Low Carb Almond Milk Recipe
Now that you’ve decided to go keto, or you’ve been doing this way of eating for a while, what have your choices for milk been? Low carb almond milk has been my go to since working towards a state of ketosis. Did you know you can make it yourself? This low carb almond milk recipe will make life that little bit cheaper and help you feel accomplished with how easy it is.
Back in the day before all of these easy to buy convenience foods came onto the market, people used to make their own milk. Think coconut milk, goat’s milk, pea milk, soy milk. That means dairy milk wasn’t much of an option for many parts of the world. So we used to make our own. There are still communities making their own milk using ingredients local to them. With the explosion of information sharing we can all enjoy learning to make our own foods and beverages thanks to google and social media.
When following the keto diet, there’s a few things to consider, this includes drinks as well. The goal of being in ketosis is to for your body to convert fat to ketones which burns both body fat and consumed fat. So what you put inside makes a difference to whether you lose that body fat or not.
Beverages are no different. You’re either fat burning or carb burning.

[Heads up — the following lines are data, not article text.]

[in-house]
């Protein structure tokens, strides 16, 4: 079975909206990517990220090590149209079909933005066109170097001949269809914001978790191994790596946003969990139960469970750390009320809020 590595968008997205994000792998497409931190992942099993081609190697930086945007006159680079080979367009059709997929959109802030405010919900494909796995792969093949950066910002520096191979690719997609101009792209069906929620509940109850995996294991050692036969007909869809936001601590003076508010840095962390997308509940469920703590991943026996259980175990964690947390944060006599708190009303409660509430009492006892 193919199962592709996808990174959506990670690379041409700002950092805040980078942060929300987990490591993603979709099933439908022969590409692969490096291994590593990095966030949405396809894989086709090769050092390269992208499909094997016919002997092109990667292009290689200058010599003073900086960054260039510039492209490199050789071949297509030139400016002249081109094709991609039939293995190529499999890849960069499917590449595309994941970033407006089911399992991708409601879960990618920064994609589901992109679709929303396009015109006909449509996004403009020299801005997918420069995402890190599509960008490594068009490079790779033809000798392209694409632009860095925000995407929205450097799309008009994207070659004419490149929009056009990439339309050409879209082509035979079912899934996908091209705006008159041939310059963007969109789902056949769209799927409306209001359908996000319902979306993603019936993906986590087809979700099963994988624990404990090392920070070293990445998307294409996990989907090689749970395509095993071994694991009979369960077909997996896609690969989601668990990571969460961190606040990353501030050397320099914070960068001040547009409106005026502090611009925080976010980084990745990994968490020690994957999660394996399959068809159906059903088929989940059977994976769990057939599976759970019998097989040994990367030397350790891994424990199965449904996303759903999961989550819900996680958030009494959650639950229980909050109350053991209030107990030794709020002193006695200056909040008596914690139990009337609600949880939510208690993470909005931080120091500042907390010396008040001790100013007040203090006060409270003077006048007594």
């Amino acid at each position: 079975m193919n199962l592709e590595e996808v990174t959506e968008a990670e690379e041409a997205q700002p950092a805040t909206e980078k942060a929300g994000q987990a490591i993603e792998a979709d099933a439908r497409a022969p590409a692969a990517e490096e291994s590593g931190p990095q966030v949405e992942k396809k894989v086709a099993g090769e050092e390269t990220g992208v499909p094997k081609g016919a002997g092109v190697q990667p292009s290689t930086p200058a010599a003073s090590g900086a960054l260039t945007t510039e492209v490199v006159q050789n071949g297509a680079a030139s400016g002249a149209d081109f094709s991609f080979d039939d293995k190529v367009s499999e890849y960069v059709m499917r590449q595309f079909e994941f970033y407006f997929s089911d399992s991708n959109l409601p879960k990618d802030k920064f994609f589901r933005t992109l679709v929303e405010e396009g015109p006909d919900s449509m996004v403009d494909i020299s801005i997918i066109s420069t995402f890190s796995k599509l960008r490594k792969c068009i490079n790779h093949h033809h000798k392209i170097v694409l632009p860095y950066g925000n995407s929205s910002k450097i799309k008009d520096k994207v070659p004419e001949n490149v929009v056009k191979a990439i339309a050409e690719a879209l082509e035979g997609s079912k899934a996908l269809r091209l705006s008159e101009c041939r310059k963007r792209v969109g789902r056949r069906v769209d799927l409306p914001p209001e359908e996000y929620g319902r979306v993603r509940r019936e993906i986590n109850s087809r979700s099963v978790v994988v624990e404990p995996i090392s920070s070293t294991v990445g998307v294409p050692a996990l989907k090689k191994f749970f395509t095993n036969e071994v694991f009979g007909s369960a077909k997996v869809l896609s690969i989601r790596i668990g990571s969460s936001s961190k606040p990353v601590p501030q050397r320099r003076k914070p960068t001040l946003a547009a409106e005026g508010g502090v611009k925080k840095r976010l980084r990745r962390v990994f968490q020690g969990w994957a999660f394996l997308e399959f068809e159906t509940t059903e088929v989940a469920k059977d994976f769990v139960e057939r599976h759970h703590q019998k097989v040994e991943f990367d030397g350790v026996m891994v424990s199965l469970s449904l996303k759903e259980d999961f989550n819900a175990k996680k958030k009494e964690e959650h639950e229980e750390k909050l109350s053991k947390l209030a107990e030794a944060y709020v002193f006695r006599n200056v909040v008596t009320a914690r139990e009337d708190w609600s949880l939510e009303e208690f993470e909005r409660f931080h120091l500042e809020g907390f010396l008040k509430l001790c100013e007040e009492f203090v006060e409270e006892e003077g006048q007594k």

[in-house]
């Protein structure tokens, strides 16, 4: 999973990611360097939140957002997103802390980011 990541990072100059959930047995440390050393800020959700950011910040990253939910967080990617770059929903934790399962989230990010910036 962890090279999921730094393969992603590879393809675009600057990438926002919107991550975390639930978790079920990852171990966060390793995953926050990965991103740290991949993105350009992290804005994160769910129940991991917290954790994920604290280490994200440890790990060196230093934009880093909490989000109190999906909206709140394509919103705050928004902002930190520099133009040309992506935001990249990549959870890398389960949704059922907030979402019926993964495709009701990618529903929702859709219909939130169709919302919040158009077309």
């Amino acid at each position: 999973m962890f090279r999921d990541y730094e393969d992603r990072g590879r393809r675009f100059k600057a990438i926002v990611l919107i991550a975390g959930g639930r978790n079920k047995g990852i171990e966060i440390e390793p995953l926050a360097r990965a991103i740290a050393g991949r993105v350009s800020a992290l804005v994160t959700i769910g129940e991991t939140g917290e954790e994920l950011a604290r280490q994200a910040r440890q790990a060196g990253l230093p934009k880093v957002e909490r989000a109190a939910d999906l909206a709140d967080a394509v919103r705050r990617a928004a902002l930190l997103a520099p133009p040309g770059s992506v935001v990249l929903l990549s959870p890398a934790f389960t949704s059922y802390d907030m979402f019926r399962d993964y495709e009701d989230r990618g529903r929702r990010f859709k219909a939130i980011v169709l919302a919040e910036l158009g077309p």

Personally, I’m a big tea drinker. That might have had something to do with my family of origin. My dad was raised by an English mum and Irish father. They moved to Australia when my dad was very young, but that didn’t change their food and drinking habits. So later down the track, I too became indoctrinated into their tea drinking habits. Luckily for me having a cup of tea means I can still keep myself in ketosis. The process of making tea can also have a mindfulness quality and a calming effect too. Cow’s milk, however, was the only option for us back then.
What’s Wrong with Dairy Milk
When I switched from carb burning for energy to fat burning, I quickly realized how high in carbohydrates dairy milk is.
In one 250 ml glass of dairy milk, there is 12.5 grams of carbohydrates.
If you were to have at least 6 cups of coffee or tea, each with about 1/4 cup of milk, this would easily put you over your carb count for the day. I know that sounds like a lot of milk in one cup, but hey, some people like their coffee and tea milky :)!
What if you were to have a protein shake during the day? What do you usually add to yours? Personally I have mine with almond milk because I prefer the taste of it instead of just water.
If you were to use one cup of dairy milk with your protein shake this would account for more than half of your carb count for the day. When you take into account other beverages such as your morning coffee or tea, and maybe one or two more during the day, do you think you might run out of your carb allowance for the day? I think so. This would drastically limit your meal times to very few vegetables with your fat and protein. It is best to opt to have as few carbs for drinks to help you manage what you eat at meal times.
What’s in Store Bought Almond Milk?
Despite the convenience of buying off the shelf or online, it also includes the extra ingredients that help to extend the shelf life of foods and drinks. Over time, these additives have been coming into question about how safe are they really? Some have also questioned the 2% of almonds that is generally stated included in Almond Milk. This means that most of what you’re paying for is water and other ingredients such as those listed below: